This also means, if you have a chip in bulk technology (LP or G) that runs fine in terms of performance but you’d like to cut its total power, then planar FD-SOI is a great solution.
• The feasibility of running all digital device designs, including SRAMs, at very low Vdd (e.g., 0.6 volt).
One of the great problems of traditional bulk CMOS is that SRAM memories quickly become unstable if their Vdd is reduced. Being unable to reduce Vdd, you cannot lower their power consumption even when you don’t need maximum access speed from them. By contrast, fully-depleted technologies enable you to operate both logic and SRAM at reduced Vdd.
• The opportunity for substantial power savings of up to 40 percent by using a lower Vdd to reach the same target frequency.
• Much better performance than bulk CMOS when the power supply (Vdd) is lowered. At 0.6V, critical paths on 28nm FD-SOI circuits were more than 50 percent faster than the General Purpose technology and more than twice as fast as Low Power technology.
With respect to dynamic power consumption (the power lost in switching), it’s proportional to the square of Vdd. So if you reduce Vdd and still hit the target frequency, you get a bigsavings in dynamic power consumption.
Leakage power – AKA static power – is the power lost when sub-threshold currents wander away even when the transistor is off. It’s the major cause of wasted power in standby mode. The Consortium study found that FD-SOI does better than both G and LP bulk technologies at 28nm in terms of leaky transistors.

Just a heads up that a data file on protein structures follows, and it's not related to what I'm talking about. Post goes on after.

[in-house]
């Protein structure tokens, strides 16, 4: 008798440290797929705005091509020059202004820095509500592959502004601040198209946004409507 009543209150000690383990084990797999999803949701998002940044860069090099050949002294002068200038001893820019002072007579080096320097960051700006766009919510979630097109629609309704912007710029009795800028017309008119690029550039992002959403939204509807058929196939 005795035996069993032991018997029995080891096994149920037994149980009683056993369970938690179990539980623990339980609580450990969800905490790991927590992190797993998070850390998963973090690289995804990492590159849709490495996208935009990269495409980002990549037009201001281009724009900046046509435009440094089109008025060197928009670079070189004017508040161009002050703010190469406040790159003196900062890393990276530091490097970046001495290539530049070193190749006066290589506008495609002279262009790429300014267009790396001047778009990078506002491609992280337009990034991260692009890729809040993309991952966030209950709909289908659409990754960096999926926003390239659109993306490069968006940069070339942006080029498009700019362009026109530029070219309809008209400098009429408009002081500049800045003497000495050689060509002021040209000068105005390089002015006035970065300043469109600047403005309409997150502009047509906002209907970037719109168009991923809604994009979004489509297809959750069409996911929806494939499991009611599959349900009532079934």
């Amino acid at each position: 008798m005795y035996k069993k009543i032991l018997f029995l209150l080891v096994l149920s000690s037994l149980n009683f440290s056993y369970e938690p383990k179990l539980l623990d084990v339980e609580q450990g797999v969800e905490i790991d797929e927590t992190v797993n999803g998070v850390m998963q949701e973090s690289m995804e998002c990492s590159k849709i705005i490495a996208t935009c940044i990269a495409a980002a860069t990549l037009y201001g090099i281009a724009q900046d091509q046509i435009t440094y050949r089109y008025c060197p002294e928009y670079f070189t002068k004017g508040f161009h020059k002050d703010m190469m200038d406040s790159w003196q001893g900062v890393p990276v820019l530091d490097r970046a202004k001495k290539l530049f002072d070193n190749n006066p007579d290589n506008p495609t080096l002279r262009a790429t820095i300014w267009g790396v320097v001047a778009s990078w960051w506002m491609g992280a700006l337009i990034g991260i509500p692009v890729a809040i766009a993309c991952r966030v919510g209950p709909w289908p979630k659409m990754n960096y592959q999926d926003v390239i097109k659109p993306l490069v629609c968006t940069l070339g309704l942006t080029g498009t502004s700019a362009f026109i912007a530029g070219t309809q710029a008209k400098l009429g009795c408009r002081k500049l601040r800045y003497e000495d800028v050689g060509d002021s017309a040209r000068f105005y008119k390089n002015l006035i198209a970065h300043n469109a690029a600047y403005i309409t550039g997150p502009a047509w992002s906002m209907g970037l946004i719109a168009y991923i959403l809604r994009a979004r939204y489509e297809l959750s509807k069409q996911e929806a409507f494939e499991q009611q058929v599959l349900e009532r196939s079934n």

The study provided silicon proof that FD-SOI handily beats traditional planar CMOS devices built on bulk-silicon substrates even at 28nm.
Armed with the information from the 28nm bulk vs. FD-SOI benchmarking study, the SOI Consortium members then did new benchmark simulations at the 20nm node. This confirmed the trends they saw in silicon at 28nm. When comparing FD-SOI technology to bulk technology specifically intended for System-on-Chip (SOC):
Here’s the graphic that says it all. Follow the suggestions in the annotations to see how the power vs. performance trade-off works.
To use this graph: pick any point on the lower, bulk line, then move horizontally to the left to see how much less power it will take to hit the same frequency with FD-SOI. By adjusting Back Bias, FD can be changed from: High Performance Mode TO Leakage Saving Mode.
Comparing SOC power and performance for planar FD-SOI vs. standard (planar) bulk silicon design at the 20nm node.
(a) Reverse back-bias allows you to cut leakage, here by a factor of 10
(b) This line is 20 nm FD-SOI with back biasing
(c) Or with back-biasing FD-SOI, you can hit over 269 MHZ using 120 mW at 1 V power supply
(1) This line is 20 nm Bulk
(2) This line is 20 nm FD-SOI
(3) Bulk takes over 130 mW to hit frequency of about 223 MHz with supply voltage of 1 V
(4) To hit the same with FD-SOI takes just over 100 mW and a supply voltage of just 0.9 V
(Courtesy: SOI Consortium)
Editor’s note: Special thanks to the SOI design experts who helped with the explanations in this article.